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Counterstrikes and controversy: Japan’s defence overhaul

#Counterstrikes #controversy #Japans #defence #overhaul

Japan has laid out plans to expand its defence capabilities drastically over five years.

The new security strategy marks a major shift, as Japan confronts China’s growing military might.

– Why are the changes controversial? –

Japan’s constitution, drafted by the United States after World War II, does not officially recognise the military, so moves to bolster its capacity are highly sensitive.

The constitution limits spending on the army, navy and air force to nominally defensive capabilities, and bans the “use of force as means of settling international disputes”.

Although defence spending has risen every year for decades, the total has long hovered at around one percent of GDP, below the NATO standard of two percent.

That level “became symbolic of Japan’s security policy that focuses exclusively on self-defence”, Naoko Aoki of the Atlantic Council think tank told AFP.

Now Prime Minister Fumio Kishida has pledged to ramp up spending to two percent by 2027, although how to finance the rise is proving a political headache.

“Breaching this self-imposed cap does not mean that Japan is abandoning its policy,” said Aoki.

“But it reflects the alarm and concern that the Japanese feel about their security environment.”

– What is ‘counterstrike capacity’? –

A pillar of the new strategy is to acquire “counterstrike capacity”: weapons to destroy enemy missile launch sites during an attack.

The move is delicate “because it would exceed what Japan has traditionally considered necessary to defend itself”, Aoki said, although polls show most Japanese are in favour.

The government has insisted for decades that carrying out counterstrikes under certain conditions would not violate the pacifist limits of the constitution.

Even so, questions remain about the efficacy of counterstrike missiles given the sophisticated capacities of China and other neighbours, said James Brady, vice president of Teneo consultancy.

“North Korea alone has recently been demonstrating multiple types of mobile launch platforms, including road, railway, and submarine,” he warned.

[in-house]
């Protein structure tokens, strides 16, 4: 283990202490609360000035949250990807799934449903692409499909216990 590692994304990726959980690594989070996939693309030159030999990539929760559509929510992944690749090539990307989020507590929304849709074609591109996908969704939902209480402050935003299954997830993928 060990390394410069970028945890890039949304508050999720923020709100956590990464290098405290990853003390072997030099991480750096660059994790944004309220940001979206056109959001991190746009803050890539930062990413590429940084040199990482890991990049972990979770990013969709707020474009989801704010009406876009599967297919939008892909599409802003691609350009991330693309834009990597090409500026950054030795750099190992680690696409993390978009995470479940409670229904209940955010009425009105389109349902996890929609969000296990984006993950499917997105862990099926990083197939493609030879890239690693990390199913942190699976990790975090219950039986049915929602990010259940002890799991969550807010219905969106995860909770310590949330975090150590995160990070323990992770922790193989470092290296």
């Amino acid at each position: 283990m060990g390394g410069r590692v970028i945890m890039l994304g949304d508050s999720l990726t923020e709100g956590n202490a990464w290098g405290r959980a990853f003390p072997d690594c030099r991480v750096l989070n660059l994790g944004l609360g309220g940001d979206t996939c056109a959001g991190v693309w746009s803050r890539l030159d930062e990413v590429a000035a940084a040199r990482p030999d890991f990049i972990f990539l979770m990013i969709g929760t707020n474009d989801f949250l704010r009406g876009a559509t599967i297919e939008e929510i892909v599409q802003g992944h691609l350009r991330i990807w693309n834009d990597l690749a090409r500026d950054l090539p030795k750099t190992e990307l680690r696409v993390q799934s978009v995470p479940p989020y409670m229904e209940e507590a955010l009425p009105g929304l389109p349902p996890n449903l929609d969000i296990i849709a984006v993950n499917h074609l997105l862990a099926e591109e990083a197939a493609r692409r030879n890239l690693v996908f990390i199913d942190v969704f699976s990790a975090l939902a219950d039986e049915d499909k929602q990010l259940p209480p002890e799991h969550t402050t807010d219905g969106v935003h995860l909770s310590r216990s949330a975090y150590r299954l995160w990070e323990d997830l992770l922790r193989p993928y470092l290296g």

“Even with counterstrike capacities, Japan’s defence planners would face a whack-a-mole scenario.”

– Why is Japan doing this now? –

Unease has grown in Japan over China’s rapidly modernising military and North Korea’s wave of missile tests.

Russia’s invasion of Ukraine has also “reinforced Japanese concerns”, Aoki said.

Japanese officials have regularly protested Chinese maritime incursions, and raised concerns about joint aerial exercises by Chinese and Russian planes.

Under President Xi Jinping, China has also become more bellicose toward Taiwan, which it considers a part of its territory to be taken by force one day if necessary.

So “a key question going forward will be the extent to which Japanese and US forces can better integrate planning to respond jointly to something like a Taiwan contingency,” Brady said.

– How will the changes be received? –

Plans to bolster Japan’s missile arsenal have faced some hesitancy from the ruling party’s coalition partner Komeito, which takes a traditionally pacifistic stance.

“Similarly, neighbouring capitals have traditionally opposed the idea of Tokyo re-arming, worried that it might prelude a return to the military expansionism of the pre-1945 era,” Brady said.

Japan’s ties with China have already deteriorated in recent years, and Beijing has said it is “firmly opposed” to the overhaul.

Russia too will likely see the moves as a further nail in the coffin for ties.

Tokyo’s key ally Washington, however, is expected to welcome the shift and play a key role in bolstering Japan’s defences.

Surveys also show Japan’s public is broadly supportive of efforts to boost defences, including through the counterstrike capacity, though there is opposition to new taxes to finance spending.

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#Counterstrikes #controversy #Japans #defence #overhaul

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